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“There is no safe level of alcohol consumption.”

That’s the stark, unequivocal conclusion of a massive new study published in the medical journal The Lancet.

It also throws cold water on the much-reported notion that a glass of wine a day is actually good for your health. The new study says that, while that daily drink is good for your heart, the benefit is more than offset by an increased risk of cancer.

But, before you pour that pricey Château Lafite down the drain and embrace temperance, a little context is in order.

There is no question that alcohol use and misuse is a huge public-health issue. Drinking is associated with 2.8 million deaths a year worldwide. Alcohol is known to cause or worsen at least 23 health conditions, from cirrhosis to tuberculosis, as well as several types of cancer, not to mention its role in motor vehicle crashes, sexual assault and suicide.

In Canada, there are an estimated 5,000 alcohol-related deaths and 77,000 hospitalizations annually. And as long ago as 2002, it was estimated drinking cost the economy $14.6-billion a year in health costs and lost productivity.

Those population-level statistics are sobering. But they don’t mean having an occasional drink is going to kill you.

In fact, beyond the alarmist headlines, the new research provides pretty good evidence that moderate drinking poses little serious health risk. The study published in The Lancet is one of the largest conducted and one of the first to directly compare health outcomes of non-drinkers and drinkers.

Worldwide, one in three adults consumes alcohol, but in Western countries it’s in the 80-per-cent to 95-per-cent range. Canada ranks 40th among 195 countries in percentage of drinkers. We are also mid-pack when it comes to consumption.

The statement that there is “no safe level of alcohol consumption” is inarguable. But the important question for individuals is: How much of a risk does drinking pose?

According to the research, 914 in every 100,000 non-drinkers will develop one of the 23 aforementioned health conditions in a given year. Among those who consume the equivalent of one drink a day, that risk increases to 918 in every 100,000. That’s 0.5 per cent more – negligible. At two drinks a day, the risk creeps up to 977 in every 100,000, or 7 per cent more; at five drinks daily, the risk is 1,252 in every 100,000, or 37 per cent higher than a non-drinker.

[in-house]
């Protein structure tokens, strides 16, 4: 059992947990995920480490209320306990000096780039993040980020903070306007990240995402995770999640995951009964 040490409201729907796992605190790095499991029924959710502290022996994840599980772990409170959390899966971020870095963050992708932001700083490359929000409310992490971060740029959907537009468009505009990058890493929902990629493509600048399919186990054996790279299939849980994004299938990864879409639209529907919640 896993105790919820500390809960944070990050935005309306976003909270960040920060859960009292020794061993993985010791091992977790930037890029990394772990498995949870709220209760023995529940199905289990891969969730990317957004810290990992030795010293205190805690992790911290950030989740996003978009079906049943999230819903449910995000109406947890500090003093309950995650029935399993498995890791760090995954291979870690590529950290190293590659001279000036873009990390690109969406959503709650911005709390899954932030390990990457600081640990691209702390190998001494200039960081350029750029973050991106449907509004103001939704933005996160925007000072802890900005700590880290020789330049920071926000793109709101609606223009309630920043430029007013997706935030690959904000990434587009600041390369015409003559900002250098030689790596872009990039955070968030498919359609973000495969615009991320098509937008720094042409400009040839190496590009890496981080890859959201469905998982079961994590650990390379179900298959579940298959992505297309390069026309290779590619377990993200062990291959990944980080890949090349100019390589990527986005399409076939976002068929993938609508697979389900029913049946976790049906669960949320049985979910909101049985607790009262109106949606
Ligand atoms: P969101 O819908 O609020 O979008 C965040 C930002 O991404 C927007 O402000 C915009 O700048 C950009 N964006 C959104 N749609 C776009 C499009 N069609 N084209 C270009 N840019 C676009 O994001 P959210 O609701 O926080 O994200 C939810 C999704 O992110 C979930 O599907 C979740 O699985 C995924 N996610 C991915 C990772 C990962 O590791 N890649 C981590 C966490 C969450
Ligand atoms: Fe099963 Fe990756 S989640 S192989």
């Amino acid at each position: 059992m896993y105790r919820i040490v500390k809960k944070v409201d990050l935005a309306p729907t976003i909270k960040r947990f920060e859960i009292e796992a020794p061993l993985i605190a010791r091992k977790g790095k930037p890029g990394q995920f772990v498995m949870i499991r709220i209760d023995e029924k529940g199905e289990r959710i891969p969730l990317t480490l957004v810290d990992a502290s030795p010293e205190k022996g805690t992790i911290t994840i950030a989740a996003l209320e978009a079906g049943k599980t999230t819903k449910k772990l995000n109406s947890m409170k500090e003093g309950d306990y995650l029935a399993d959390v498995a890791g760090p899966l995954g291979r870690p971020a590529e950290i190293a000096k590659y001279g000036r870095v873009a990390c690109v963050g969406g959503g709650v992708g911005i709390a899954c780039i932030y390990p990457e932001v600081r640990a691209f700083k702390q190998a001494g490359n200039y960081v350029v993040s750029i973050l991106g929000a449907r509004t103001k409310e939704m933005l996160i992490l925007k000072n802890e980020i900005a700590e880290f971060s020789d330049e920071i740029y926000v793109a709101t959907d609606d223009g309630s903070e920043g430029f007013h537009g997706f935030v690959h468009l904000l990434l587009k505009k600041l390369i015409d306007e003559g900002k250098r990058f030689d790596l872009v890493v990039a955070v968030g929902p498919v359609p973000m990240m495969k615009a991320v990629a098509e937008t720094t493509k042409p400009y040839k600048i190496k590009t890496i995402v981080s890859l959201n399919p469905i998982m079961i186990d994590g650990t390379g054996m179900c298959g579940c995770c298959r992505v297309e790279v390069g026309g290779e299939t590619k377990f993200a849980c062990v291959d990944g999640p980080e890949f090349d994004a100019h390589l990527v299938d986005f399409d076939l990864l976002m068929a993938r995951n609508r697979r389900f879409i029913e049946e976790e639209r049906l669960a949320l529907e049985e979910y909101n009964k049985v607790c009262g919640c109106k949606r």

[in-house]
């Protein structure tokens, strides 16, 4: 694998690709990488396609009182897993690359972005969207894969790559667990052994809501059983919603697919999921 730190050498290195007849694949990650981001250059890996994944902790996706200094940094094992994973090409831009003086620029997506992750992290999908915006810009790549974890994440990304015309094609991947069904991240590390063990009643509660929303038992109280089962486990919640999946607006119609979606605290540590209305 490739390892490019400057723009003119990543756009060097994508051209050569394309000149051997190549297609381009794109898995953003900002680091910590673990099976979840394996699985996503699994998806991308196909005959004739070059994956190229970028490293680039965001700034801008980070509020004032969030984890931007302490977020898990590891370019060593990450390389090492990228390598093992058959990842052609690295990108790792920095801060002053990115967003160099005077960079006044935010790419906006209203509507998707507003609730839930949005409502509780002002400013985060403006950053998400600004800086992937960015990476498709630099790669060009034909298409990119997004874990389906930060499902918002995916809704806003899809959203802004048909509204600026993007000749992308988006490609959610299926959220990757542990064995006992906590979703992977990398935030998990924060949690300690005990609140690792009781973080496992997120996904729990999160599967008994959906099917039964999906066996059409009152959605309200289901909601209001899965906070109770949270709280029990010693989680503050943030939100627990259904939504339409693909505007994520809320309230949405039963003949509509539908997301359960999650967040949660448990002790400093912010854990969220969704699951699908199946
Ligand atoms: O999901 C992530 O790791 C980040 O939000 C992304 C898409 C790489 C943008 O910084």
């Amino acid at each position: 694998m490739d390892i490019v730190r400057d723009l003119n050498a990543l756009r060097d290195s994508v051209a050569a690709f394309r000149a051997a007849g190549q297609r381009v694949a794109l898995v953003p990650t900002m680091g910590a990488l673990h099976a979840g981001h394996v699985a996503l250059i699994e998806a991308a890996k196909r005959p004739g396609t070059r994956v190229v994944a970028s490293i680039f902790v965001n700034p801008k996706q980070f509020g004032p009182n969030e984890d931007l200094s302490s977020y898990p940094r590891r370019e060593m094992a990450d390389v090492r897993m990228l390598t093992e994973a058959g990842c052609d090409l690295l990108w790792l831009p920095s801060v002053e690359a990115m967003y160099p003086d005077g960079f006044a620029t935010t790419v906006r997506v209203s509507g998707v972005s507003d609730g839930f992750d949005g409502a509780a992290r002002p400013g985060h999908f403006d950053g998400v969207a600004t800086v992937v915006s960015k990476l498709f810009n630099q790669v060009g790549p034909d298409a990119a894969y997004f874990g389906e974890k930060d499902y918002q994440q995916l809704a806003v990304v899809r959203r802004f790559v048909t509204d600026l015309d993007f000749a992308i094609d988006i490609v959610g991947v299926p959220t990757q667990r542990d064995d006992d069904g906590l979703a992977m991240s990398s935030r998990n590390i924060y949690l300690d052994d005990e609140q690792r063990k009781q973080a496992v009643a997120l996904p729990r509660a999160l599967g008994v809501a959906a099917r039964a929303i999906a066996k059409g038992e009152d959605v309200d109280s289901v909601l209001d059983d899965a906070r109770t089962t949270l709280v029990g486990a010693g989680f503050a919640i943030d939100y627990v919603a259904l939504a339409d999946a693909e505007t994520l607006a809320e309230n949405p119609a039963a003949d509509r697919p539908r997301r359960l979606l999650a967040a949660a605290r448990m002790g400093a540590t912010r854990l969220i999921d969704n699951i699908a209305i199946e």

Let’s return to the risk posed by consuming one drink a day.

David Spiegelhalter, the Winton Professor for Public Understanding of Risk at the University of Cambridge, noted that the absolute risk to a drinker compared with a non-drinker increases by four in every 100,000 (the four comes from 918-914).

What that means, practically, is that 25,000 people would have to drink one alcoholic drink daily for an entire year – the equivalent of 16 bottles of gin each – for one of them to develop an additional one of those 23 health conditions.

That does not exactly scream unsafe. What all that fancy math does is reinforce the adage that the dose makes the poison.

The new research is important because it reminds us that – given the damage done by alcohol misuse – strong public-health initiatives are necessary.

Taxation, minimum pricing, restrictions on advertising, labelling and public education and guidelines are all important measures to reduce the potential harms caused by alcohol.

Cheap, readily available alcohol and buck-a-beer policies are bad for public health. But so, too, is a prohibitionist mindset.

Where the authors of the new research went astray was with the suggestion that public-health officials should promote abstinence. There is no justification for that recommendation in the data. It is gratuitous moralism.

No one drinks alcohol because they think it’s good for their health (the “red wine is good for you”crowd notwithstanding). They drink because it’s sociable, relaxing and fun. When it interferes with daily living, it stops being fun and starts being a health risk.

Very few things in life, especially things that are fun, are risk-free – sex, drugs (including alcohol), rock ‘n’ roll, food, family holidays, swimming, tobogganing, driving, breathing (especially during forest-fire season).

What we need to do is balance the risks of activities against the benefits/pleasures they provide us, not try to live in a risk-free cocoon. The new research may show that the safest level of drinking is none but, ultimately, it’s up to each of us to know our limits.

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